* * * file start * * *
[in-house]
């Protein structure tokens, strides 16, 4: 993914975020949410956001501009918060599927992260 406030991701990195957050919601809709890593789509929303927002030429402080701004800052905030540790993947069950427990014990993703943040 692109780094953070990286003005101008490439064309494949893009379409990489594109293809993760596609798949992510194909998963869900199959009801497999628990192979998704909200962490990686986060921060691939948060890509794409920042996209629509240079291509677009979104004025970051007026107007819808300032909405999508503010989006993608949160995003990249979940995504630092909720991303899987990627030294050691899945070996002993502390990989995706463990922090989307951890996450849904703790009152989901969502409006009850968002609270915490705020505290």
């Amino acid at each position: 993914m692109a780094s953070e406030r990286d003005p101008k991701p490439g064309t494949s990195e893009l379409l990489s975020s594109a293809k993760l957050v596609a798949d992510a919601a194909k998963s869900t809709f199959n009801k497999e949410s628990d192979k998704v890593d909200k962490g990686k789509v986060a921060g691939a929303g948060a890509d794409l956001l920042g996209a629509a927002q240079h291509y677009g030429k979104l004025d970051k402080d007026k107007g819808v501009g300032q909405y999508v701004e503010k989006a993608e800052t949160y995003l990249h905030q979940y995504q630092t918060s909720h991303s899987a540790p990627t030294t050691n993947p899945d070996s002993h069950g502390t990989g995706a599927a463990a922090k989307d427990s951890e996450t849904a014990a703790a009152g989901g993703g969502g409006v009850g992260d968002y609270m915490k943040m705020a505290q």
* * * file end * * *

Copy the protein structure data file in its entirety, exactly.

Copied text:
[in-house]
């Protein structure tokens, strides 16, 4: 993914975020949410956001501009918060599927992260 406030991701990195957050919601809709890593789509929303927002030429402080701004800052905030540790993947069950427990014990993703943040 692109780094953070990286003005101008490439064309494949893009379409990489594109293809993760596609798949992510194909998963869900199959009801497999628990192979998704909200962490990686986060921060691939948060890509794409920042996209629509240079291509677009979104004025970051007026107007819808300032909405999508503010989006993608949160995003990249979940995504630092909720991303899987990627030294050691899945070996002993502390990989995706463990922090989307951890996450849904703790009152989901969502409006009850968002609270915490705020505290």
């Amino acid at each position: 993914m692109a780094s953070e406030r990286d003005p101008k991701p490439g064309t494949s990195e893009l379409l990489s975020s594109a293809k993760l957050v596609a798949d992510a919601a194909k998963s869900t809709f199959n009801k497999e949410s628990d192979k998704v890593d909200k962490g990686k789509v986060a921060g691939a929303g948060a890509d794409l956001l920042g996209a629509a927002q240079h291509y677009g030429k979104l004025d970051k402080d007026k107007g819808v501009g300032q909405y999508v701004e503010k989006a993608e800052t949160y995003l990249h905030q979940y995504q630092t918060s909720h991303s899987a540790p990627t030294t050691n993947p899945d070996s002993h069950g502390t990989g995706a599927a463990a922090k989307d427990s951890e996450t849904a014990a703790a009152g989901g993703g969502g409006v009850g992260d968002y609270m915490k943040m705020a505290q």